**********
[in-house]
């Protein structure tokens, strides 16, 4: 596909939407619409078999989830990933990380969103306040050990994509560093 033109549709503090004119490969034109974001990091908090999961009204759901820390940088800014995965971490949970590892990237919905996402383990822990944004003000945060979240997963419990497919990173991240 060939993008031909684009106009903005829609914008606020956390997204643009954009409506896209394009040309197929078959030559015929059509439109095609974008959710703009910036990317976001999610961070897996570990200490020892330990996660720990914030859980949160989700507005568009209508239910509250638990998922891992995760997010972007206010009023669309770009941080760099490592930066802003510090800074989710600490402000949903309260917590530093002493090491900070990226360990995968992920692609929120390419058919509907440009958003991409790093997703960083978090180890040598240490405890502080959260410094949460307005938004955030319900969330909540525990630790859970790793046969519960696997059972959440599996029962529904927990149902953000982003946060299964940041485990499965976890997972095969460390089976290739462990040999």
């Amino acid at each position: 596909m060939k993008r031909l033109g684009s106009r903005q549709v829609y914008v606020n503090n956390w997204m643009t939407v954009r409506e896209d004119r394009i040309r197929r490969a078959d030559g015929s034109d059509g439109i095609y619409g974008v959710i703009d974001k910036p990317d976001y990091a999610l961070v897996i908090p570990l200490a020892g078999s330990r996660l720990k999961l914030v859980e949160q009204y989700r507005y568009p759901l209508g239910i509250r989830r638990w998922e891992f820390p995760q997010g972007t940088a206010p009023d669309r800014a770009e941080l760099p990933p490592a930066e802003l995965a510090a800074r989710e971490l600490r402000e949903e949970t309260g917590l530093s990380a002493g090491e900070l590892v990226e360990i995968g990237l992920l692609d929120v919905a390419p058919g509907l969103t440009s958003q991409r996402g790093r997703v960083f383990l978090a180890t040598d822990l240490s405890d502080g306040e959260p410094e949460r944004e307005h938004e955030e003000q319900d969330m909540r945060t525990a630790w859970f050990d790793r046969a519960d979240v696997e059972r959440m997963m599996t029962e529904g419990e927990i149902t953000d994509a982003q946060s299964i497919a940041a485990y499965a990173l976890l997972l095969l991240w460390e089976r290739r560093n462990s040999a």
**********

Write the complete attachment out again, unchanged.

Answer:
[in-house]
């Protein structure tokens, strides 16, 4: 596909939407619409078999989830990933990380969103306040050990994509560093 033109549709503090004119490969034109974001990091908090999961009204759901820390940088800014995965971490949970590892990237919905996402383990822990944004003000945060979240997963419990497919990173991240 060939993008031909684009106009903005829609914008606020956390997204643009954009409506896209394009040309197929078959030559015929059509439109095609974008959710703009910036990317976001999610961070897996570990200490020892330990996660720990914030859980949160989700507005568009209508239910509250638990998922891992995760997010972007206010009023669309770009941080760099490592930066802003510090800074989710600490402000949903309260917590530093002493090491900070990226360990995968992920692609929120390419058919509907440009958003991409790093997703960083978090180890040598240490405890502080959260410094949460307005938004955030319900969330909540525990630790859970790793046969519960696997059972959440599996029962529904927990149902953000982003946060299964940041485990499965976890997972095969460390089976290739462990040999």
């Amino acid at each position: 596909m060939k993008r031909l033109g684009s106009r903005q549709v829609y914008v606020n503090n956390w997204m643009t939407v954009r409506e896209d004119r394009i040309r197929r490969a078959d030559g015929s034109d059509g439109i095609y619409g974008v959710i703009d974001k910036p990317d976001y990091a999610l961070v897996i908090p570990l200490a020892g078999s330990r996660l720990k999961l914030v859980e949160q009204y989700r507005y568009p759901l209508g239910i509250r989830r638990w998922e891992f820390p995760q997010g972007t940088a206010p009023d669309r800014a770009e941080l760099p990933p490592a930066e802003l995965a510090a800074r989710e971490l600490r402000e949903e949970t309260g917590l530093s990380a002493g090491e900070l590892v990226e360990i995968g990237l992920l692609d929120v919905a390419p058919g509907l969103t440009s958003q991409r996402g790093r997703v960083f383990l978090a180890t040598d822990l240490s405890d502080g306040e959260p410094e949460r944004e307005h938004e955030e003000q319900d969330m909540r945060t525990a630790w859970f050990d790793r046969a519960d979240v696997e059972r959440m997963m599996t029962e529904g419990e927990i149902t953000d994509a982003q946060s299964i497919a940041a485990y499965a990173l976890l997972l095969l991240w460390e089976r290739r560093n462990s040999a």